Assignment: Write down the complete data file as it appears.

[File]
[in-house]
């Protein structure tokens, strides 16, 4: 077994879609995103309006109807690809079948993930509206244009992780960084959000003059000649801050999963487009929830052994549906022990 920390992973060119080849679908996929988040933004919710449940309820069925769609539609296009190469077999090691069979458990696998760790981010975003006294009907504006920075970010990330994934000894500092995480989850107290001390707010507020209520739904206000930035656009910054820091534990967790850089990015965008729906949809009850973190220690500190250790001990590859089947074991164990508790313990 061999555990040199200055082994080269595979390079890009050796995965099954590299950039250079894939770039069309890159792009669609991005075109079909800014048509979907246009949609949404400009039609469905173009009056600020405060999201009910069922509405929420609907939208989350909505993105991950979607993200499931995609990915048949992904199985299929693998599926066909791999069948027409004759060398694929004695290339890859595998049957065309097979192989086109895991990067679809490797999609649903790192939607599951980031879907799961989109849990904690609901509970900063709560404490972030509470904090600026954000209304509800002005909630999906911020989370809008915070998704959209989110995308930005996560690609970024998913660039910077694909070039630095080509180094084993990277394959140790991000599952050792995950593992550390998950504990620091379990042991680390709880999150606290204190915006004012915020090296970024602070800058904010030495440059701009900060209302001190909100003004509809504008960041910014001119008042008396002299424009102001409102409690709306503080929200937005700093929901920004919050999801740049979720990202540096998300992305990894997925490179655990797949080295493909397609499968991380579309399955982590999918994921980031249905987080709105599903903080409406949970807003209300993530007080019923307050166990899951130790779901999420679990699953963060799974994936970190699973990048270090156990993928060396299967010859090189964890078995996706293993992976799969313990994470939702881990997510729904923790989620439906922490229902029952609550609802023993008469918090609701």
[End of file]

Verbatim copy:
[in-house]
């Protein structure tokens, strides 16, 4: 077994879609995103309006109807690809079948993930509206244009992780960084959000003059000649801050999963487009929830052994549906022990 920390992973060119080849679908996929988040933004919710449940309820069925769609539609296009190469077999090691069979458990696998760790981010975003006294009907504006920075970010990330994934000894500092995480989850107290001390707010507020209520739904206000930035656009910054820091534990967790850089990015965008729906949809009850973190220690500190250790001990590859089947074991164990508790313990 061999555990040199200055082994080269595979390079890009050796995965099954590299950039250079894939770039069309890159792009669609991005075109079909800014048509979907246009949609949404400009039609469905173009009056600020405060999201009910069922509405929420609907939208989350909505993105991950979607993200499931995609990915048949992904199985299929693998599926066909791999069948027409004759060398694929004695290339890859595998049957065309097979192989086109895991990067679809490797999609649903790192939607599951980031879907799961989109849990904690609901509970900063709560404490972030509470904090600026954000209304509800002005909630999906911020989370809008915070998704959209989110995308930005996560690609970024998913660039910077694909070039630095080509180094084993990277394959140790991000599952050792995950593992550390998950504990620091379990042991680390709880999150606290204190915006004012915020090296970024602070800058904010030495440059701009900060209302001190909100003004509809504008960041910014001119008042008396002299424009102001409102409690709306503080929200937005700093929901920004919050999801740049979720990202540096998300992305990894997925490179655990797949080295493909397609499968991380579309399955982590999918994921980031249905987080709105599903903080409406949970807003209300993530007080019923307050166990899951130790779901999420679990699953963060799974994936970190699973990048270090156990993928060396299967010859090189964890078995996706293993992976799969313990994470939702881990997510729904923790989620439906922490229902029952609550609802023993008469918090609701």